“He who seeks to approach his own buried past must conduct himself like a man digging.” Walter Benjamin

The death of my parents awoke within me a realisation that their memories of me, as a child, perished with them, and that my own oldest memories were imperfect, fragmented and disordered. Perturbed by this fading away of self I travelled to a place forbidden to me as a child, a wooded valley bordering our suburban home, and set loose a counter-factual proxy  - a boy of ten who was like me but who was not me - to play freely in this archaic green space.

The return to the place of childhood is a double return, it also embraces a temporal return, to 1977, the year the boy will celebrate his tenth birthday, see Star Wars, listen to the Sex Pistols, get his first summer job. A year of expanding horizons.

I tracked the boy for months, staging and photographing sites where he played, determined for my pictures to yield an anterior space of new memory and an alternative history that might replenish my own diminished inventory of childhood recollections.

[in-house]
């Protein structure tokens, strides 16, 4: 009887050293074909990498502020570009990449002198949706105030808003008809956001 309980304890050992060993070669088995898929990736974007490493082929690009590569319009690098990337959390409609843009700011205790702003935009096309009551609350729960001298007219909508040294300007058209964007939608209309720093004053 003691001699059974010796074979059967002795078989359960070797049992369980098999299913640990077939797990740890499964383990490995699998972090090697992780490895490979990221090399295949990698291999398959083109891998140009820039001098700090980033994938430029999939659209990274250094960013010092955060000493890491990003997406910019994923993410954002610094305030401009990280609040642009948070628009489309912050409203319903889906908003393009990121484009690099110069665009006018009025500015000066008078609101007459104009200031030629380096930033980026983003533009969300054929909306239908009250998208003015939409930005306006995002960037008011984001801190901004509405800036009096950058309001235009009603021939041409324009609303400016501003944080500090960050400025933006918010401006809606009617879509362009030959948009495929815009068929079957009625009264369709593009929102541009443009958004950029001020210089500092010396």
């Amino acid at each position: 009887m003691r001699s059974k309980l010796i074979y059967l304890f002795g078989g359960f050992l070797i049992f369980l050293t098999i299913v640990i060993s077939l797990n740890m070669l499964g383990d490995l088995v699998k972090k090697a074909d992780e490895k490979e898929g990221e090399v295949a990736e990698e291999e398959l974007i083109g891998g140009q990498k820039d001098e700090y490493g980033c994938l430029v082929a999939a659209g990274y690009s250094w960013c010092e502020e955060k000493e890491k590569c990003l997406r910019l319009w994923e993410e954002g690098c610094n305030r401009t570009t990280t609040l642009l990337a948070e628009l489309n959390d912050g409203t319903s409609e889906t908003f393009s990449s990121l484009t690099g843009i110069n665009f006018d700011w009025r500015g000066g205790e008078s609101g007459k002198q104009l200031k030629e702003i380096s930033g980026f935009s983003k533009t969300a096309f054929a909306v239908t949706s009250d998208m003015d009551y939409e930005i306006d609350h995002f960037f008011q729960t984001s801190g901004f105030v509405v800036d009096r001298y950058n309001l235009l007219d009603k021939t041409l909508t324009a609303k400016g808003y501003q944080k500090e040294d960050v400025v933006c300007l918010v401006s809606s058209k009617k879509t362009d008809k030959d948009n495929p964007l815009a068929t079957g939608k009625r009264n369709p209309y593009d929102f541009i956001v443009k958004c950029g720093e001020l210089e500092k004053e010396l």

But, like Benjamin’s “man digging”, I began to understand that the making, and taking, the inventory, could never satisfy my desire. It was the endeavour, the process itself, the obsessive revisitation of the valley at all hours in all seasons, the walking and wading, the methodical exploration and mapping, the numerous little rituals, repetitions and frustrations associated with making work, that had been laid down as fresh strata of memory for me to excavate.